PIQ introduces artificial intelligence for sports wearables

PIQ, a French sports wearables start-up, is looking to bring genuine Artificial Intelligence to sports activities.

The new technology – called GAYA – is the result of 2 years of research and €13 million in investments. Developed by PIQ’s 50 engineers, it is capable of breaking down and analyzing sports movements via specific motion-capture algorithms. The company says, GAYA is the first technology which truly understands sports movements.

The intelligent system has now been embedded into PIQ’s ultra-high performance sensor PIQ ROBOT, a nano-computer that has the capacity to analyze more than 195,000 data points per minute, all in real-time. The combination of the two allows users of PIQ products to identify what the company calls ‘Winning Factors’. The phrase has been trademarked by PIQ and it refers to athletes’ key strengths for specific sports.

“With GAIA and the ‘Winning Factors’, sports wearables enter a new paradigm,” said Cédric Mangaud, PIQ CEO and co-founder.

“Our technology enables athletes, not only to measure their performance, but also to benefit from personalized advice and get closer to victory. Our goal is now to integrate this technology in sport devices to offer athletes a fully integrated experience”.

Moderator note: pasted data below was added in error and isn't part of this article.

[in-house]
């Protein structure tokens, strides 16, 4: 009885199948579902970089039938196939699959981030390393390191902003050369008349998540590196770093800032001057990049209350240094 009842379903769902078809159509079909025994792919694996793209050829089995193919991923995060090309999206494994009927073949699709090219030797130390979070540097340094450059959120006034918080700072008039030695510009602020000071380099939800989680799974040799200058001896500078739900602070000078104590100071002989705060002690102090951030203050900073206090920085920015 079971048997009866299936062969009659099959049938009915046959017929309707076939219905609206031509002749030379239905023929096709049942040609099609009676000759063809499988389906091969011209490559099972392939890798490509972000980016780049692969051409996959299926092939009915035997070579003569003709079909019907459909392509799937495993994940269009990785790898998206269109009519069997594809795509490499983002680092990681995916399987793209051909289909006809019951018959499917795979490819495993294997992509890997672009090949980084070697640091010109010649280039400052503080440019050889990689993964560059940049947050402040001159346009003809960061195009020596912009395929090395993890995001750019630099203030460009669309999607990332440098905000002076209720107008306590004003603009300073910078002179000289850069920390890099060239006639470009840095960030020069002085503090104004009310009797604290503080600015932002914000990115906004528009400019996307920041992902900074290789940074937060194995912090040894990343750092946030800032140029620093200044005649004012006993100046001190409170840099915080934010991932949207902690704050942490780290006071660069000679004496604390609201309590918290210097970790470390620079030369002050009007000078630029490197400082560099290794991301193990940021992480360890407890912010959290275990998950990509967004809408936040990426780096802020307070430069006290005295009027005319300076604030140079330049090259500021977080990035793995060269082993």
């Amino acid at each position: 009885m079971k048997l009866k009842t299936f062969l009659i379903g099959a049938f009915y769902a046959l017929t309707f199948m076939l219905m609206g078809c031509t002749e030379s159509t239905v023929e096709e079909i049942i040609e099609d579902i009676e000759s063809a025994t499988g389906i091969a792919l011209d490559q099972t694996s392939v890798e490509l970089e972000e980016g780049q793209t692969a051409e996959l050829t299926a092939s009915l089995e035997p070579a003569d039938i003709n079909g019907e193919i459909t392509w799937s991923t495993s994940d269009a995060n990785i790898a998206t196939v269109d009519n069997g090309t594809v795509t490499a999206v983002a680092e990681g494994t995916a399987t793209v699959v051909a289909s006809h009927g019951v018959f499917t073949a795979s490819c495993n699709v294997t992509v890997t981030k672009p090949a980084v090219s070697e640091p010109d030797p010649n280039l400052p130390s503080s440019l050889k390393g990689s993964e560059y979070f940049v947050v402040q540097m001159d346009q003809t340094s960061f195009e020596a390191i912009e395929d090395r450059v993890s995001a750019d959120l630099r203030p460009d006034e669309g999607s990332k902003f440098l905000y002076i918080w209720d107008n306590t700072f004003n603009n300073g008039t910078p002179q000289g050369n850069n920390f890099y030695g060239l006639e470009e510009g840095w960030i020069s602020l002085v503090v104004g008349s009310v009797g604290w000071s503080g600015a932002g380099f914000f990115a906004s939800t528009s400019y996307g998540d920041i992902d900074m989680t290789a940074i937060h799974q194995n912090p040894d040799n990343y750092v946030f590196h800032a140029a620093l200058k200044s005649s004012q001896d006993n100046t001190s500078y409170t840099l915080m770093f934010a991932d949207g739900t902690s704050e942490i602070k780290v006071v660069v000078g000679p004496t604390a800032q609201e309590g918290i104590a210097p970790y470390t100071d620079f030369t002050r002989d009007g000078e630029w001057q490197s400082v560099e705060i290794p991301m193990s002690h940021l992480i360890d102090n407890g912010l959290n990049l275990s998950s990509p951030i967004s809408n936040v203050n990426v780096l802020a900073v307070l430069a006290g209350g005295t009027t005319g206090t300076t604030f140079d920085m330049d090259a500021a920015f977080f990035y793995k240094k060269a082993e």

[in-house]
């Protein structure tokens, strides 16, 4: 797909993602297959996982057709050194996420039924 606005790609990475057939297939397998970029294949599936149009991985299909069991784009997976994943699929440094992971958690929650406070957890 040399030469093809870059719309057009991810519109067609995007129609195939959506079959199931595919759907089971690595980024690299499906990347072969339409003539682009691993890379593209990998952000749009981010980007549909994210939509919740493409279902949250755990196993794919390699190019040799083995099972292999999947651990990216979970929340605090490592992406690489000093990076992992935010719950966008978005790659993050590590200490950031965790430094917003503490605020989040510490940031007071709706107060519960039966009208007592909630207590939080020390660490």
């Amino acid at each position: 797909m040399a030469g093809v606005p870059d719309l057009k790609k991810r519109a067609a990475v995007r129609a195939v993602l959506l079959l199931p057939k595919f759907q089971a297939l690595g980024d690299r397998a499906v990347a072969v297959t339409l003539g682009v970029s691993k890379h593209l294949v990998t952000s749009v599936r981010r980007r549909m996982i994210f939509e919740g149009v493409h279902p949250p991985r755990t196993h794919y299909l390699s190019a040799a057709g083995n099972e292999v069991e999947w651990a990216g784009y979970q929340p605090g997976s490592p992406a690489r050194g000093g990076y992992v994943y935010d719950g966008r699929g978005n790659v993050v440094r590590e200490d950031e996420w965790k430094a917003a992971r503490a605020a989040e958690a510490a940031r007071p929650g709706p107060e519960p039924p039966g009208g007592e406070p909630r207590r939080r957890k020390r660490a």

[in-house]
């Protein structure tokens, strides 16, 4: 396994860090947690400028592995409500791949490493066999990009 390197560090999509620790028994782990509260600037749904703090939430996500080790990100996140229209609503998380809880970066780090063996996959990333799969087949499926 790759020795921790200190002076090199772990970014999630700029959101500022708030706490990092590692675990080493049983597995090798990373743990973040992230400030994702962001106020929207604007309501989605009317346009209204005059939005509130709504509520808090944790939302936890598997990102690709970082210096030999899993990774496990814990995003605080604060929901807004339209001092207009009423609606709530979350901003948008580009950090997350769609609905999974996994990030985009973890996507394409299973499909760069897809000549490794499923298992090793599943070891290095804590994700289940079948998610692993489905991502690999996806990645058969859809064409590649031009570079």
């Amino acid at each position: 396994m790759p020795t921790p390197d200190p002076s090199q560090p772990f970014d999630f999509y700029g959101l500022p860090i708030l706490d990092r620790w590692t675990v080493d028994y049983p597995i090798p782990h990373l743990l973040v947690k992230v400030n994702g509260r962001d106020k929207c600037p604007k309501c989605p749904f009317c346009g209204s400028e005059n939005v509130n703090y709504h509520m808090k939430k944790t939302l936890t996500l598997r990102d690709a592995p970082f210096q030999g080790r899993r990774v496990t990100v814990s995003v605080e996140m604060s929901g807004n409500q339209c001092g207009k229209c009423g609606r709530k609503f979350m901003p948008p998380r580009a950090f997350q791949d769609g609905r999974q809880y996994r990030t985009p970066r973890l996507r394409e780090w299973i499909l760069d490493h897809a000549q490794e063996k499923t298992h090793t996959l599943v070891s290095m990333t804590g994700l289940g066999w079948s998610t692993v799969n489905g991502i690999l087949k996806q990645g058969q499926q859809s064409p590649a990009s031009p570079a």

All existing clients of PIQ will be happy to know they can benefit from this innovative new technology through a free upgrade of the current software. PIQ produces a number of smart gadgets including the Babolat and PIQ Tennis Sensor, Mobiee and PIQ wearable Golf Tracker, PIQ Kiteboarding Sensor and Rossignol and PIQ Ski Sensor.

For tennis, the wristband-mounted sensor tracks speed, spin, stroke type, each individual shot and your progress. For golf, it acts as a range finder, a swing analyzer, and a shot-tracking system. For skiing, PIQ tells you everything you need to know about your runs, ski jumps and turns. And finally for Kiteboarding, the sensor records your rides and measures your jumps in real time, right on your board while you’re still in the water.

The days when fitness trackers and sports gadgets simply record you movements and dish out stats are slowly becoming a thing of the past. In an ever-expanding market, wearables manufactures are starting to go beyond just displaying data, and providing much more meaningful analysis.

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